US Olympic Team of 3 Girls

(From the left: Erica Wu, Lily Zhang, Ariel Hsing, Timothy Wang. Photo credit Joola USA)

With London 2012 approaching and Olympic team selections are being fine-tuned, one lesser known sport has an unusual team lineup. Ping-pong, or better known as table tennis by its athletes, has three of its junior girls representing the U.S. Women’s Team, and only one for the Men’s.

Ariel Hsing, Lily Zhang, and Erica Wu, all currently 16 years of age, are Olympic newcomers despite being veterans at tournaments all around the world. Age notwithstanding, they are serious players. Currently placed 10th, 17th, and138th in Under 18 Girls Cadet ranking respectively, they might not have a realistic chance against older athletes from powerhouse nations. Then again, many future chances for Olympic experience await them. The sole male qualifier, Timothy Wang (age 20), shall participate along with the girls.

How has the previous American teams fared in the sport? Past team arrangements have usually always included Chinese immigrants that were professionally trained athletes but considered too old to play by the Chinese team standards. This year, the three friends and rivals have finally come of age and fulfilled a dream they all lightly made when they started the sport: becoming U.S. Olympic Team members.

Albeit the enthusiasm they share, the fact still remains that Table Tennis is a Chinese-dominated sport. They have won 20 out of 24 gold medals since table tennis was introduced into the Olympics. After the Beijing Olympics reinforced the streak, China offered to teach the world about 60% of their secrets so as to even have competitors in the coming years. China was not joking. Many prospective coaches both young and old get visas overseas and come give lessons to the growing population of foreign players, making a living from the wages and regular tournament prizes. I’ve known younger ones that even decided to stay in the U.S. for school as well. In Teams events where China can’t sweep the places, European teams have surprisingly risen up. One of the big names in the sport is none other than a German player, Timo Boll, who was part of the Olympic Team that won Silver for his country.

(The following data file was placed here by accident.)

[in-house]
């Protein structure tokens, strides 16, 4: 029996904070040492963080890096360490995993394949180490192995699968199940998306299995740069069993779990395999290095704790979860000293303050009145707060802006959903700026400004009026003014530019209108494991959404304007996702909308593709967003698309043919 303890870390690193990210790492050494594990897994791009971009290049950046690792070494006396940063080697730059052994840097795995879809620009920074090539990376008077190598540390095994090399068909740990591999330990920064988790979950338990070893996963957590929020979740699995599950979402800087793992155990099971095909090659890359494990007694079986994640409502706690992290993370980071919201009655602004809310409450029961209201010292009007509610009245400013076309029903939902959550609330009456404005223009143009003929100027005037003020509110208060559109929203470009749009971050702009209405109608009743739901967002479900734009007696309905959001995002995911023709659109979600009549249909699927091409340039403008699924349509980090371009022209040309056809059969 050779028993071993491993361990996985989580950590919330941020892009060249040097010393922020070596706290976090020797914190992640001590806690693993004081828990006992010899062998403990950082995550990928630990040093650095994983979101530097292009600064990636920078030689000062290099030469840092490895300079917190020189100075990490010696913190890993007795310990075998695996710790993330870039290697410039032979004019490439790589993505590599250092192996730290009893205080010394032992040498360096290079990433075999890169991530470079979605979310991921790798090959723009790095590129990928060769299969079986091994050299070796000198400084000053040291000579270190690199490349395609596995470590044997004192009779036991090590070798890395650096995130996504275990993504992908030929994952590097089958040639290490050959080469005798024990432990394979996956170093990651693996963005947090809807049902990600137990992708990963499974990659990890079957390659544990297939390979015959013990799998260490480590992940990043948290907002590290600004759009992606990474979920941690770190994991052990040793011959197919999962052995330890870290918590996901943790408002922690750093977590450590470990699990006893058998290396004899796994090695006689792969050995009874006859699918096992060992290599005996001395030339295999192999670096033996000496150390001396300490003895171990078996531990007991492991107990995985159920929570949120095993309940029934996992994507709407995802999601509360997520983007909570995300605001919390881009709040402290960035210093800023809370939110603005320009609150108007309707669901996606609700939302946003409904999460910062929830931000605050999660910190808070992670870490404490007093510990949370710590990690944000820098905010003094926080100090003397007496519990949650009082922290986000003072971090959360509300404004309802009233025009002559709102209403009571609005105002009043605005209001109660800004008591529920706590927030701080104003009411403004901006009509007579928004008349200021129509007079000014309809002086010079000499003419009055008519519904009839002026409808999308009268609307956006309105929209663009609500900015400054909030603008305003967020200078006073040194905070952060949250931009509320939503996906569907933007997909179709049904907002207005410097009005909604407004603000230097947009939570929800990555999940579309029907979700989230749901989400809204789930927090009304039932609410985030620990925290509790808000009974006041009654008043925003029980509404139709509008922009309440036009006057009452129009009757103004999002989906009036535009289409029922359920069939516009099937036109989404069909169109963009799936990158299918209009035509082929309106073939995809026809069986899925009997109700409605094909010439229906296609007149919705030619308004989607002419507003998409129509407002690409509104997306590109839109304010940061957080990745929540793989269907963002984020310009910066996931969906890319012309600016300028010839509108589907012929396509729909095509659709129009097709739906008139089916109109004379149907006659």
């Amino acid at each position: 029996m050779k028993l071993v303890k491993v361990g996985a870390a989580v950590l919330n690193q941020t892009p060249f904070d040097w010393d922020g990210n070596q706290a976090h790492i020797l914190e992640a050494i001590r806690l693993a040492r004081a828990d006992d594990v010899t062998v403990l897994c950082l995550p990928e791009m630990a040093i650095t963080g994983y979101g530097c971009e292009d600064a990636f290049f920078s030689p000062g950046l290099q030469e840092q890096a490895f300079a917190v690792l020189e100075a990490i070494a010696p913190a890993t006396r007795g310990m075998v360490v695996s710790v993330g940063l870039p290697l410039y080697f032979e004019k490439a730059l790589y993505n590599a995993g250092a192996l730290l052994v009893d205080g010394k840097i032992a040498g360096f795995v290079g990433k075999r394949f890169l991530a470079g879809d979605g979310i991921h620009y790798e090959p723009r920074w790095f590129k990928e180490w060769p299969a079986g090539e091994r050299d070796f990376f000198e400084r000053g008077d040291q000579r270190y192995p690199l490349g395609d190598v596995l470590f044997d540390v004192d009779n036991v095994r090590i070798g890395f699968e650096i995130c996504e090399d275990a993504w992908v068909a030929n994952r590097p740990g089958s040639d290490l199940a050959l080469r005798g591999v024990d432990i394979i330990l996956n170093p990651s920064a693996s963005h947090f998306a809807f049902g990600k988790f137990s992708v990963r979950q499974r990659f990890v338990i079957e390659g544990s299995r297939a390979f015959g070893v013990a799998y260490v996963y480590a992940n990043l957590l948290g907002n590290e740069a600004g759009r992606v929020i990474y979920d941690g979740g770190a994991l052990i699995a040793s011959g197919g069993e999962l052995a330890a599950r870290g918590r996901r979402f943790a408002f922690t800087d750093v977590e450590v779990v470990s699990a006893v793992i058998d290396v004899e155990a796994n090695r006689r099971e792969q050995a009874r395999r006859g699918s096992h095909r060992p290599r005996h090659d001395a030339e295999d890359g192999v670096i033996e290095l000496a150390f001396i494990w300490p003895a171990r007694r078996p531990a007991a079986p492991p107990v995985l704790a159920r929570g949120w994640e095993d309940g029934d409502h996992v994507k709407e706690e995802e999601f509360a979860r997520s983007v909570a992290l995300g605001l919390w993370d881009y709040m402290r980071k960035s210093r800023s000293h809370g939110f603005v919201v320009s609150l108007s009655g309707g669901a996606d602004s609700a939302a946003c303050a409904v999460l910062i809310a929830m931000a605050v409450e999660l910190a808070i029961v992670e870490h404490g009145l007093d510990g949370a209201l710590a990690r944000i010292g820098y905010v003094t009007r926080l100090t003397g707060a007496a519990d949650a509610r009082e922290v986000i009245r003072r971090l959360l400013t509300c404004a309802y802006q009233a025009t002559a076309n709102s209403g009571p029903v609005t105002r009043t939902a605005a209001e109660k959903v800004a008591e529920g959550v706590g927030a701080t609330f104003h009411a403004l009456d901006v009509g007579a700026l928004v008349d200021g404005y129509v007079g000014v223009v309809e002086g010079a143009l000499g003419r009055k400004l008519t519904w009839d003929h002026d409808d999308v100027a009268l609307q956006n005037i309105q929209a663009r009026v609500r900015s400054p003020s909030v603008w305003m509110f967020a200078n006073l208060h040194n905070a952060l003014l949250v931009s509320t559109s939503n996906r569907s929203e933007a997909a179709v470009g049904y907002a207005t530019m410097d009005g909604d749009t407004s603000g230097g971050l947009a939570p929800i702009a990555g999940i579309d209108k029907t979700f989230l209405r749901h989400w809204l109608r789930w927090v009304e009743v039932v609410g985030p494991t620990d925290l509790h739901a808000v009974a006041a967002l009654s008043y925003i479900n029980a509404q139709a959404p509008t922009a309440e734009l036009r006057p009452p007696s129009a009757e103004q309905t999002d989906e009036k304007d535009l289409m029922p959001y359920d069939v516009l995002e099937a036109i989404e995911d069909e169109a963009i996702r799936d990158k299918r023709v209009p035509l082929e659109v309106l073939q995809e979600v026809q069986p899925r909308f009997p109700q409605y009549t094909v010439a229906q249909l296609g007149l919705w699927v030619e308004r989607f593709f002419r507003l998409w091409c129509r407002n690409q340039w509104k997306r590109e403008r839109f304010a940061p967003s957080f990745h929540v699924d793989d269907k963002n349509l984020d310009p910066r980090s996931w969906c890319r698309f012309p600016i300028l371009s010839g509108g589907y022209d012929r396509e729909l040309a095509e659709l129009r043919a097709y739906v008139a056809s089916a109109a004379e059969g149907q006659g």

With all of these youths, table tennis clubs nation-wide are surprisingly overrun with more senior members. Many hold day jobs and blow off steam in the clubs at night. The sport’s popularity can be attributed to its openness: anyone can join, as it requires little money to pick up. With the mixing of age groups and playing styles comes a versatility that is slowly bringing table tennis out from being a basement sport. In many countries, it is being incorporated in Physical Education classes and gaining TV coverage.

What do the girls have to say about it? You can read Ariel’s blog here on ESPN sports as London approaches.

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